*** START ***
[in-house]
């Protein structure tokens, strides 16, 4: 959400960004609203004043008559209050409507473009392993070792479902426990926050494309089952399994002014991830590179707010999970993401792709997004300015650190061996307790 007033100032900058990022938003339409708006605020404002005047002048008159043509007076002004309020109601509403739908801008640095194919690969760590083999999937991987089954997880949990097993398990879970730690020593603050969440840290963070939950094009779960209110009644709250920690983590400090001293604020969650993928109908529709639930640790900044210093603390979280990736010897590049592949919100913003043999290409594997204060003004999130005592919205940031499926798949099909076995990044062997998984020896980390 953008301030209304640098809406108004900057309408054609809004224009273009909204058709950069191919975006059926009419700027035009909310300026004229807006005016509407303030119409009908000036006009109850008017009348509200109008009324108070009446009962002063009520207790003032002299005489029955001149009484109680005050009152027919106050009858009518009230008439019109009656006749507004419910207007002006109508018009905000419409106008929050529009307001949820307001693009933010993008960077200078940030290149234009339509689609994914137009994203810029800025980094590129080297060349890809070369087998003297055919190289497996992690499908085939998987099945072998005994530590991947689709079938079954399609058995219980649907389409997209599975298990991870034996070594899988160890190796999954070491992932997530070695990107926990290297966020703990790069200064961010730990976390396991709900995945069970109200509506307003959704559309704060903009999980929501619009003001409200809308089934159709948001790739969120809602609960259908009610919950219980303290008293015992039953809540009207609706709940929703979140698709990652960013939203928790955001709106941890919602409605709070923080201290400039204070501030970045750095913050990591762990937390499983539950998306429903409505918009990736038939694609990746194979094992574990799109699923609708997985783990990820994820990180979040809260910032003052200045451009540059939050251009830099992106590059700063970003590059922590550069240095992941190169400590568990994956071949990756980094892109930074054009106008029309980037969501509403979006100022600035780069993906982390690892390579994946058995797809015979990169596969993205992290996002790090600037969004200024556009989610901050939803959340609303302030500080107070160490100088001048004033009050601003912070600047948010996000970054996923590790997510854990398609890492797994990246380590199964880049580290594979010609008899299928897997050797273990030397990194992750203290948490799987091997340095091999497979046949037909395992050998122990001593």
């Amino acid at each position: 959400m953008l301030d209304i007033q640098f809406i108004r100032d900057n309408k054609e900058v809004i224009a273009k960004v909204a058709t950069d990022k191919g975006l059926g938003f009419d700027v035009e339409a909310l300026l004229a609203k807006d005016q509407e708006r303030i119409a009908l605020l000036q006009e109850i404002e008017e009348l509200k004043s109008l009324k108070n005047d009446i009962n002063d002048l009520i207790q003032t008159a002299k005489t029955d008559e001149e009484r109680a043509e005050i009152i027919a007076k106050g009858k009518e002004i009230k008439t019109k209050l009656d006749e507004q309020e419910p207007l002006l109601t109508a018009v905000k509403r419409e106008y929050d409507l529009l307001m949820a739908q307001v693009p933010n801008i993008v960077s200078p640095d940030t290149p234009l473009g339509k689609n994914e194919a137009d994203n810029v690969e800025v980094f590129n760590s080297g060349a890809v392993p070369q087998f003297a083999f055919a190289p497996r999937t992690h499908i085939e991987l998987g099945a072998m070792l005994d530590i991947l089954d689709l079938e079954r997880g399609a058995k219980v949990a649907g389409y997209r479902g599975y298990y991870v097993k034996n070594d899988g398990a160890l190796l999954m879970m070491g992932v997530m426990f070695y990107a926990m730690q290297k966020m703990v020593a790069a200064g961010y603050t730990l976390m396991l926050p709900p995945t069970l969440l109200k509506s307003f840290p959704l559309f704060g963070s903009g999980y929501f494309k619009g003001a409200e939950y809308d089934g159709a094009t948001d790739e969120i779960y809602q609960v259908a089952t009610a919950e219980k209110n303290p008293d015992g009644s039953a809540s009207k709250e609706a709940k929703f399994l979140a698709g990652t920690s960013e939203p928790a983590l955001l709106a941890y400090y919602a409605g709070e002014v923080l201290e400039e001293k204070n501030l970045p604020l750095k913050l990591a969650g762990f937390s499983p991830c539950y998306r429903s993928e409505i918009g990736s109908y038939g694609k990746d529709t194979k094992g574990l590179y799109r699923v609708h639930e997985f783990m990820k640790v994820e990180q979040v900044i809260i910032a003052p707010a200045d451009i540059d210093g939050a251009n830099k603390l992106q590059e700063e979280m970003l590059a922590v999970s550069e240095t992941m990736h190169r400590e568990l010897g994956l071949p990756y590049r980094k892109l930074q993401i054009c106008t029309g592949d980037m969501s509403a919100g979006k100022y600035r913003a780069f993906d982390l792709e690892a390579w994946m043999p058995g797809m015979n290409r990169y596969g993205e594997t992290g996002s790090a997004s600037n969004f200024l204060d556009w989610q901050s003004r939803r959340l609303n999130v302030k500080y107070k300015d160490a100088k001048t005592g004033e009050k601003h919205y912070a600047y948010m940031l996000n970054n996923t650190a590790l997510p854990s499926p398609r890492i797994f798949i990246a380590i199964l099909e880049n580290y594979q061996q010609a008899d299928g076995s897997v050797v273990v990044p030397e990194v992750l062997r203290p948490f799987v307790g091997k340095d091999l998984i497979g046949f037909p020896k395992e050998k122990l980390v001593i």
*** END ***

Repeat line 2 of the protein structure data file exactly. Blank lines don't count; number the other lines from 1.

């Protein structure tokens, strides 16, 4: 959400960004609203004043008559209050409507473009392993070792479902426990926050494309089952399994002014991830590179707010999970993401792709997004300015650190061996307790 007033100032900058990022938003339409708006605020404002005047002048008159043509007076002004309020109601509403739908801008640095194919690969760590083999999937991987089954997880949990097993398990879970730690020593603050969440840290963070939950094009779960209110009644709250920690983590400090001293604020969650993928109908529709639930640790900044210093603390979280990736010897590049592949919100913003043999290409594997204060003004999130005592919205940031499926798949099909076995990044062997998984020896980390 953008301030209304640098809406108004900057309408054609809004224009273009909204058709950069191919975006059926009419700027035009909310300026004229807006005016509407303030119409009908000036006009109850008017009348509200109008009324108070009446009962002063009520207790003032002299005489029955001149009484109680005050009152027919106050009858009518009230008439019109009656006749507004419910207007002006109508018009905000419409106008929050529009307001949820307001693009933010993008960077200078940030290149234009339509689609994914137009994203810029800025980094590129080297060349890809070369087998003297055919190289497996992690499908085939998987099945072998005994530590991947689709079938079954399609058995219980649907389409997209599975298990991870034996070594899988160890190796999954070491992932997530070695990107926990290297966020703990790069200064961010730990976390396991709900995945069970109200509506307003959704559309704060903009999980929501619009003001409200809308089934159709948001790739969120809602609960259908009610919950219980303290008293015992039953809540009207609706709940929703979140698709990652960013939203928790955001709106941890919602409605709070923080201290400039204070501030970045750095913050990591762990937390499983539950998306429903409505918009990736038939694609990746194979094992574990799109699923609708997985783990990820994820990180979040809260910032003052200045451009540059939050251009830099992106590059700063970003590059922590550069240095992941190169400590568990994956071949990756980094892109930074054009106008029309980037969501509403979006100022600035780069993906982390690892390579994946058995797809015979990169596969993205992290996002790090600037969004200024556009989610901050939803959340609303302030500080107070160490100088001048004033009050601003912070600047948010996000970054996923590790997510854990398609890492797994990246380590199964880049580290594979010609008899299928897997050797273990030397990194992750203290948490799987091997340095091999497979046949037909395992050998122990001593």